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St. Vincent cardiology department expands with addition of cardiothoracic surgeon

By Admin on 
Posted on March 8, 2018

St. Vincent cardiology department expands with addition of cardiothoracic surgeon

St. Vincent Charity Medical Center recently announced that Dr. Dale Levy has joined the organization as cardiothoracic surgeon, expanding the St. Vincent Medical Group to include an open heart and thoracic surgery program.

“St. Vincent Charity has a rich history of cardiac care dating back to 1950 and we remain dedicated to providing high quality cardiovascular care today,” said Dr. David Perse, president and CEO. “I’m extremely pleased to welcome someone of Dr. Levy’s caliber to our organization and I’m confident his expertise in minimally invasive heart surgery and pulmonary screening will complement our highly skilled cardiovascular team.”

In 1950, Dr. Henry Zimmerman launched the cardiology division at St. Vincent Charity Medical Center. Under Dr. Zimmerman, St. Vincent Charity was at the forefront of innovations in cardiac care. In 1956, Dr. Earl Kaye performed the first open-heart surgery in the Midwest, only the third in the country, at St. Vincent Charity. Shortly after, the hospital opened one of the first diagnostic and evaluation laboratories in the Midwest.

Dr. Levy specializes in open heart surgery with a special interest in bypass and valve surgery, as well as minimally invasive surgical procedures. He also has extensive experience in management of pulmonary nodules and lung cancer screening.

“Throughout the majority of my career I have had the privilege of working at faith-based healthcare organizations and I’m looking forward to continuing on this path at St. Vincent Charity,” Levy said. “I’m especially excited about the opportunity to bring a new specialized service to St. Vincent Charity with the pulmonary nodule clinic and lung cancer screening.”

A lung nodule is a spot on the lung that is seen on an X-ray or computed tomography (CT) scan. According to WebMD.com, a lung nodule shows up on about one in every 500 chest X-rays. The discovery of a nodule on the lung doesn’t necessarily mean cancer and often lung nodules are benign. When a spot on the lung is identified, patients are typically monitored with follow-up surveillance CT scans over the course of two years.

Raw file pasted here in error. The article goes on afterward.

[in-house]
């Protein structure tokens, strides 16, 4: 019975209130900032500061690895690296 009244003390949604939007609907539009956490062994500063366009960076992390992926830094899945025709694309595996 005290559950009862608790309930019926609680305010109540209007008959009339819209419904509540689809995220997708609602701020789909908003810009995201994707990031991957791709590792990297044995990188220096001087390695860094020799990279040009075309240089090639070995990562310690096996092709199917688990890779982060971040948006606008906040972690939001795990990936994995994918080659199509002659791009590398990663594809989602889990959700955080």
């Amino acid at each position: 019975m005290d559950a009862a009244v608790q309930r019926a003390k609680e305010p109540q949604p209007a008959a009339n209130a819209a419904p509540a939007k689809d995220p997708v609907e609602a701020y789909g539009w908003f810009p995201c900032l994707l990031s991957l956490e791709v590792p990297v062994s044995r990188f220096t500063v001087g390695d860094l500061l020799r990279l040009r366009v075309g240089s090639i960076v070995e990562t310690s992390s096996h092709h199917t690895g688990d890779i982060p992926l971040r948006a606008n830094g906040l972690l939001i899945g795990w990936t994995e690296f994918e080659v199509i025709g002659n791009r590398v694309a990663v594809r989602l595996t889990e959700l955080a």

“The availability of pulmonary nodule clinic at St. Vincent Charity Medical Center gives family medicine physicians, primary care physicians and patients another high-quality lung cancer screening option in the Cleveland-area,” Levy said.

Dr. Levy joins St. Vincent Charity Medical Center from OhioHealth Doctor’s Hospital in Columbus, Ohio where he served as chief of the division of cardiovascular and thoracic surgery since 2006. In addition to this role, Dr. Levy also held positions at Blanchard Valley Hospital and Mt. Carmel Hospital. Prior to his time in Columbus, Dr. Levy spent three years as chief of cardiac surgery at St. John Medical Center. 

Dr. Levy completed residencies in both general surgery and cardiothoracic surgery at Mt. Sinai Medical Center in New York, New York.

In a recent profile by Cleveland Jewish News, Dr. Levy discussed his return to Cleveland and the unexpected path that led him to a career cardiothoracic surgery: 

When Dale Levy was growing up in Pepper Pike, he always thought he would become an obstetrician like his father. But while attending Orange High School in Pepper Pike, he volunteered at Hillcrest Hospital in Mayfield Heights and saw there was a whole world of surgery beyond being an OB-GYN.

After going to school at Case Western Reserve University's medical school and accepting a position as a research assistant for an artificial organs' department and seeing his first operation there, he knew it was something he had to do.

"Cleveland is a great place to live and be," he said. "I hope to expand the open-heart surgery services here and to develop a very strong general thoracic surgery as well. There are several exciting areas of thoracic surgery as well that can be developed fully, and this is a great area to do that."


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